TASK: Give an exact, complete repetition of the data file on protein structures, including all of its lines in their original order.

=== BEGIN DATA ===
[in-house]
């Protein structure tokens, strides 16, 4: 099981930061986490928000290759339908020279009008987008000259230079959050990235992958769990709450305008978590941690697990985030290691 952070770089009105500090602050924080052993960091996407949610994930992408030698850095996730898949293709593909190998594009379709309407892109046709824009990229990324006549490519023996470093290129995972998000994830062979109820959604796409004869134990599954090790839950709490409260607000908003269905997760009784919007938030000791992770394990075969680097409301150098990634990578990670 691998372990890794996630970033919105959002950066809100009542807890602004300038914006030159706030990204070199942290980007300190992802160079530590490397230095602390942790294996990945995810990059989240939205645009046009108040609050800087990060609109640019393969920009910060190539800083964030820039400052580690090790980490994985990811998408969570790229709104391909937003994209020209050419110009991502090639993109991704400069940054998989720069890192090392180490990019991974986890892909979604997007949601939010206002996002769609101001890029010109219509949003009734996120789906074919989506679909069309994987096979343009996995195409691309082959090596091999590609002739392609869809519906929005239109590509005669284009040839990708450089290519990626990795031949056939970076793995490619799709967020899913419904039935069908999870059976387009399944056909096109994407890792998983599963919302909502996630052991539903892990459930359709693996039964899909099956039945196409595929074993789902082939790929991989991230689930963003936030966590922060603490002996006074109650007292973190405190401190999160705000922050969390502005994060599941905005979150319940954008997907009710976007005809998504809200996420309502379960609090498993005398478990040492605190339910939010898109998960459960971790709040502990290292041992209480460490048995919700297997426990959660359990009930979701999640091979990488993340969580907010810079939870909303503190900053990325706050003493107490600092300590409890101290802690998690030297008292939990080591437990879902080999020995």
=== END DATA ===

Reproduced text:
[in-house]
């Protein structure tokens, strides 16, 4: 099981930061986490928000290759339908020279009008987008000259230079959050990235992958769990709450305008978590941690697990985030290691 952070770089009105500090602050924080052993960091996407949610994930992408030698850095996730898949293709593909190998594009379709309407892109046709824009990229990324006549490519023996470093290129995972998000994830062979109820959604796409004869134990599954090790839950709490409260607000908003269905997760009784919007938030000791992770394990075969680097409301150098990634990578990670 691998372990890794996630970033919105959002950066809100009542807890602004300038914006030159706030990204070199942290980007300190992802160079530590490397230095602390942790294996990945995810990059989240939205645009046009108040609050800087990060609109640019393969920009910060190539800083964030820039400052580690090790980490994985990811998408969570790229709104391909937003994209020209050419110009991502090639993109991704400069940054998989720069890192090392180490990019991974986890892909979604997007949601939010206002996002769609101001890029010109219509949003009734996120789906074919989506679909069309994987096979343009996995195409691309082959090596091999590609002739392609869809519906929005239109590509005669284009040839990708450089290519990626990795031949056939970076793995490619799709967020899913419904039935069908999870059976387009399944056909096109994407890792998983599963919302909502996630052991539903892990459930359709693996039964899909099956039945196409595929074993789902082939790929991989991230689930963003936030966590922060603490002996006074109650007292973190405190401190999160705000922050969390502005994060599941905005979150319940954008997907009710976007005809998504809200996420309502379960609090498993005398478990040492605190339910939010898109998960459960971790709040502990290292041992209480460490048995919700297997426990959660359990009930979701999640091979990488993340969580907010810079939870909303503190900053990325706050003493107490600092300590409890101290802690998690030297008292939990080591437990879902080999020995």